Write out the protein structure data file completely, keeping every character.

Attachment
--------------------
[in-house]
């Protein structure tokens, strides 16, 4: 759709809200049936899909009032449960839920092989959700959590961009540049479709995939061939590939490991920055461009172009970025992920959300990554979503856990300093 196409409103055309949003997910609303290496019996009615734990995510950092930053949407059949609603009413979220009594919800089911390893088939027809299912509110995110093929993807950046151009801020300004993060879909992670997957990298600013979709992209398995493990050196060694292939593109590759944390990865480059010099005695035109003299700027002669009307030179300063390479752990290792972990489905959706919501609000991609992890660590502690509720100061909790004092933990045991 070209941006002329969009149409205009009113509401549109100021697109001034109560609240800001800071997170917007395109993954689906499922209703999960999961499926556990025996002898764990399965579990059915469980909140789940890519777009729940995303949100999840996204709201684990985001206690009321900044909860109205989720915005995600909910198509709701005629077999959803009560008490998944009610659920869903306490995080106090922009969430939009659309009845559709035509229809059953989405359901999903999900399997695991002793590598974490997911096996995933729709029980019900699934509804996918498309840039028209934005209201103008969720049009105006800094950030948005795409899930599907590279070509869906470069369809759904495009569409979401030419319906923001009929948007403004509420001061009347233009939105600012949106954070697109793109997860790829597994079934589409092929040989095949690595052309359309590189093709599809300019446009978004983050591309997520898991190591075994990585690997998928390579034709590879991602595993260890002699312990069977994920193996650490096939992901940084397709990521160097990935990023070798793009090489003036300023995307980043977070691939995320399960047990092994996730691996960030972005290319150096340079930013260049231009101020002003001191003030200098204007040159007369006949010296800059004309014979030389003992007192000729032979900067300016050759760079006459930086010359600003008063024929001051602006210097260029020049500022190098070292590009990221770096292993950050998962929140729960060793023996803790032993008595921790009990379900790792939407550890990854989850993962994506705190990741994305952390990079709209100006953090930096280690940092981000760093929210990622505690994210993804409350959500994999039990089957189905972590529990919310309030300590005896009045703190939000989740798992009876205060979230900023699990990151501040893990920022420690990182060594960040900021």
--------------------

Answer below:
[in-house]
């Protein structure tokens, strides 16, 4: 759709809200049936899909009032449960839920092989959700959590961009540049479709995939061939590939490991920055461009172009970025992920959300990554979503856990300093 196409409103055309949003997910609303290496019996009615734990995510950092930053949407059949609603009413979220009594919800089911390893088939027809299912509110995110093929993807950046151009801020300004993060879909992670997957990298600013979709992209398995493990050196060694292939593109590759944390990865480059010099005695035109003299700027002669009307030179300063390479752990290792972990489905959706919501609000991609992890660590502690509720100061909790004092933990045991 070209941006002329969009149409205009009113509401549109100021697109001034109560609240800001800071997170917007395109993954689906499922209703999960999961499926556990025996002898764990399965579990059915469980909140789940890519777009729940995303949100999840996204709201684990985001206690009321900044909860109205989720915005995600909910198509709701005629077999959803009560008490998944009610659920869903306490995080106090922009969430939009659309009845559709035509229809059953989405359901999903999900399997695991002793590598974490997911096996995933729709029980019900699934509804996918498309840039028209934005209201103008969720049009105006800094950030948005795409899930599907590279070509869906470069369809759904495009569409979401030419319906923001009929948007403004509420001061009347233009939105600012949106954070697109793109997860790829597994079934589409092929040989095949690595052309359309590189093709599809300019446009978004983050591309997520898991190591075994990585690997998928390579034709590879991602595993260890002699312990069977994920193996650490096939992901940084397709990521160097990935990023070798793009090489003036300023995307980043977070691939995320399960047990092994996730691996960030972005290319150096340079930013260049231009101020002003001191003030200098204007040159007369006949010296800059004309014979030389003992007192000729032979900067300016050759760079006459930086010359600003008063024929001051602006210097260029020049500022190098070292590009990221770096292993950050998962929140729960060793023996803790032993008595921790009990379900790792939407550890990854989850993962994506705190990741994305952390990079709209100006953090930096280690940092981000760093929210990622505690994210993804409350959500994999039990089957189905972590529990919310309030300590005896009045703190939000989740798992009876205060979230900023699990990151501040893990920022420690990182060594960040900021």